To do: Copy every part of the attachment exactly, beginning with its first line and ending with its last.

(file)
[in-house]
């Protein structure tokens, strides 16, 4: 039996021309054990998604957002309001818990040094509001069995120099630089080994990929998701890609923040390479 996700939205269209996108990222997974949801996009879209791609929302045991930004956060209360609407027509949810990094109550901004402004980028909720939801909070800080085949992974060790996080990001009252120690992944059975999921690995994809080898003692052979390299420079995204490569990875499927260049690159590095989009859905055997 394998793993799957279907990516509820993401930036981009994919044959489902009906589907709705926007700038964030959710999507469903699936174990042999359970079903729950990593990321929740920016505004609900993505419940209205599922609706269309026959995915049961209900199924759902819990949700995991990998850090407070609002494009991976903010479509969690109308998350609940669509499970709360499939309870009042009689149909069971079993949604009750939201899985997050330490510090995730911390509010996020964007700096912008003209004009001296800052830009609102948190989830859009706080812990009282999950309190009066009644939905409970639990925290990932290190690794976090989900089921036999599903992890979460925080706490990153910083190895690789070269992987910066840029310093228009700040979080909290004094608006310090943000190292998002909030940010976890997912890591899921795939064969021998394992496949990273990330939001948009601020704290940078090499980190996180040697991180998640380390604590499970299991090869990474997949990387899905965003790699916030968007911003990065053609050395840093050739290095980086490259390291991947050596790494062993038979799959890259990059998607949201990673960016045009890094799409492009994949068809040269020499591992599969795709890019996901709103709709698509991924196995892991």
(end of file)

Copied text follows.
[in-house]
């Protein structure tokens, strides 16, 4: 039996021309054990998604957002309001818990040094509001069995120099630089080994990929998701890609923040390479 996700939205269209996108990222997974949801996009879209791609929302045991930004956060209360609407027509949810990094109550901004402004980028909720939801909070800080085949992974060790996080990001009252120690992944059975999921690995994809080898003692052979390299420079995204490569990875499927260049690159590095989009859905055997 394998793993799957279907990516509820993401930036981009994919044959489902009906589907709705926007700038964030959710999507469903699936174990042999359970079903729950990593990321929740920016505004609900993505419940209205599922609706269309026959995915049961209900199924759902819990949700995991990998850090407070609002494009991976903010479509969690109308998350609940669509499970709360499939309870009042009689149909069971079993949604009750939201899985997050330490510090995730911390509010996020964007700096912008003209004009001296800052830009609102948190989830859009706080812990009282999950309190009066009644939905409970639990925290990932290190690794976090989900089921036999599903992890979460925080706490990153910083190895690789070269992987910066840029310093228009700040979080909290004094608006310090943000190292998002909030940010976890997912890591899921795939064969021998394992496949990273990330939001948009601020704290940078090499980190996180040697991180998640380390604590499970299991090869990474997949990387899905965003790699916030968007911003990065053609050395840093050739290095980086490259390291991947050596790494062993038979799959890259990059998607949201990673960016045009890094799409492009994949068809040269020499591992599969795709890019996901709103709709698509991924196995892991």